The observation of hyperintensity within the membranous labyrinth on precontrast T1-weighted magnetic resonance imaging (MRI) has been reported in a patient with Cogan's syndrome6 and probably represents haemorrhage and leakage through the abnormal labyrinthine membrane due to active disease (inflammation of the blood vessels of the stria vascularis).


Recent experiences strongly suggest that Cogan's syndrome is an autoimmune disease,7-10 mediated by means of a hypersensitivity response to one or more infectious agents associated with vasculitis. Several authors have noted an immediately preceding upper respiratory tract infection. Thus, it is quite probable that a virus infection prompts an antibody response that develops a cross-immunity with similar proteins in the tissues of the audiovestibular system, eye, and occasionally other organs as well.2-11 Temporal bone pathology includes endolymphatic hydrops, atrophy of the organ of Corti, plasma cell and lymphocytic infiltration of the spiral ligament, osteoneogenesis of the round window, spiral ganglion cell degeneration, cystic degeneration of the stria vascularis, middle ear effusion, demyelination of the eighth cranial nerve and vasculitis of the internal auditory artery.11-13

Lymphocyte transformation has reportedly been detected when the patient's lymphocytes are exposed to corneal antigen, scleroprotein, and inner ear antigen, suggesting the presence of cell-mediated autoimmune reactivity.7 9 14


Therapy consists of high-dosage corticosteroids; the outcome varies from complete recovery of the hearing level, if treatment is given early during the course of illness, to no improvement whatsoever.15 When a limited vasculitis results in labyrinthine ischaemia, a beneficial response to treatment can be predicted. Over the long term, the organ of Corti can degenerate and fibrosis and osteoneogenesis can develop within the perilymphatic space; thus, significant improvement should not be expected with steroid treatment. Subepithelial keratitis usually responds to local atropine and corticosteroid therapy. Systemic vasculitis complicates Cogan's syndrome and should be treated initially with prednisone and, occasionally, cytotoxic agents. Aortic insufficiency can be controlled with the administration of prednisone and surgical replacement of the aortic valve.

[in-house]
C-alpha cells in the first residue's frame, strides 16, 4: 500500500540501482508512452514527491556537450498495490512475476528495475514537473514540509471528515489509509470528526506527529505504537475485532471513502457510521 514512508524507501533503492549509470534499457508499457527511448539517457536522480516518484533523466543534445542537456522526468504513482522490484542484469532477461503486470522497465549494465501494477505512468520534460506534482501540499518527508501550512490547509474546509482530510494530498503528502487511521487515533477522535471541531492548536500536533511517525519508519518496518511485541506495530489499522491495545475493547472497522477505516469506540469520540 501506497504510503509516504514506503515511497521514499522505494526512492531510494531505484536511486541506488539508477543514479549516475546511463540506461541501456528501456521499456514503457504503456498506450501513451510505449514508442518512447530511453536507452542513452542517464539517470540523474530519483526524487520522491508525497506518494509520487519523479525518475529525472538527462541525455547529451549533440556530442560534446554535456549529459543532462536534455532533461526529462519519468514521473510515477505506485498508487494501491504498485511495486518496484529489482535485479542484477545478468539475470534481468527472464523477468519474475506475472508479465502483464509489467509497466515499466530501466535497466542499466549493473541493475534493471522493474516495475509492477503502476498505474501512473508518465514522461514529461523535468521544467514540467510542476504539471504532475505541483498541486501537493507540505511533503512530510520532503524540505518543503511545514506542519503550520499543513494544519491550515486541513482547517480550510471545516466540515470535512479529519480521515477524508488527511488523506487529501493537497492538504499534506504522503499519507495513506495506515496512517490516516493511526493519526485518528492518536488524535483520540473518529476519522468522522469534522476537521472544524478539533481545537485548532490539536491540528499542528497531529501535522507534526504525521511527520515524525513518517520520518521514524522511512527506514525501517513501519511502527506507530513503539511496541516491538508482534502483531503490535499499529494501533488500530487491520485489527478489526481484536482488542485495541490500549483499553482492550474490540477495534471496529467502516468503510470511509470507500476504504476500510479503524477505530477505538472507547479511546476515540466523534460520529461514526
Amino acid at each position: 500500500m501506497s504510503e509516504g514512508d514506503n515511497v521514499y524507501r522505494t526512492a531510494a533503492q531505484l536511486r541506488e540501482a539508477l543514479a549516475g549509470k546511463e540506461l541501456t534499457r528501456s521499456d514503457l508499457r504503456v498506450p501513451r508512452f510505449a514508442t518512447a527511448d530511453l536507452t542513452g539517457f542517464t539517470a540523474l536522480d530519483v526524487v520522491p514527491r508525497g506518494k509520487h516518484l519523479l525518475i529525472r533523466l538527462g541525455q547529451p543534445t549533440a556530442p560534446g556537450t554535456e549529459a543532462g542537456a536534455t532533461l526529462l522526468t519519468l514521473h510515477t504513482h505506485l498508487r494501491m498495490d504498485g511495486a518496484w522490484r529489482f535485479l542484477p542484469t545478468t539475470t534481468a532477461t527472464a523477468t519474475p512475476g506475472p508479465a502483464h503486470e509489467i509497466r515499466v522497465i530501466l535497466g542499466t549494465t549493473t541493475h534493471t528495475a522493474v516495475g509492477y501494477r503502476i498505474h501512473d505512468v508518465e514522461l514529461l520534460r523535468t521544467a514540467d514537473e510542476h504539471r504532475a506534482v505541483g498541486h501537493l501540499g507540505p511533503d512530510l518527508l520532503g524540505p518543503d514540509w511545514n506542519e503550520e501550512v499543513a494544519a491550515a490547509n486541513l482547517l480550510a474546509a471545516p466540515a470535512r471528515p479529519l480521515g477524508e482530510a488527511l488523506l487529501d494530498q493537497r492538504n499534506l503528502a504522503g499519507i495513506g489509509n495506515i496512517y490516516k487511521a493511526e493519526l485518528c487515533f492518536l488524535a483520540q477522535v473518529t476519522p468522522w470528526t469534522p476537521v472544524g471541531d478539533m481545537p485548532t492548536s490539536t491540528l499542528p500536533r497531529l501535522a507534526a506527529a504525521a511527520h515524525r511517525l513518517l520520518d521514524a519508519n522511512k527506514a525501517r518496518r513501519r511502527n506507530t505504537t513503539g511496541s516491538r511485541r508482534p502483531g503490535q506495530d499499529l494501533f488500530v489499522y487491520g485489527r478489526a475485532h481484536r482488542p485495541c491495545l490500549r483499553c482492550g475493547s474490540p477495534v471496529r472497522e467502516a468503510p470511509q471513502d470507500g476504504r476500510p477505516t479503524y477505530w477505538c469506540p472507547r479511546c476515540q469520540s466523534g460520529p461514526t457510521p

Our patient's hearing did not improve. This lack of response may be directly related to the intensity of the hearing loss, similar to cases of idiopathic sudden deafness,16 and correlates with the MRI findings; a good correlation between labyrinthine enhancement and loss of cochlear and/or vestibular function will only be seen in patients with severe loss of function.16-18 Moreover, the decrease in naive cytotoxic T cells has been related to a worse prognosis for the recovery of the hearing loss.4

Although Cogan's syndrome is the prototype of immune-mediated inner ear disease, the variability of ocular and audiovestibular clinical manifestations complicates its diagnosis, which should be suspected whenever there is a close temporal association between ocular abnormalities and cochleovestibular symptoms. On the other hand, the application of a study protocol including MRI and a series of immunological tests might facilitate the establishment of the prognosis for the auditory injury, opening new lines of research focusing on the pathophysiological mechanisms of the disease.


We thank Ms M Messman for her editorial assistance.


Figure 2

Photomicrography of the conjunctiva section showing mild lymphocytic infiltration of the chorion

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Figure 1

Axial MRI of the inner ear showing hyperintensity within the membranous labyrinth on precontrast T1-weighted images when compared to the eighth cranial nerves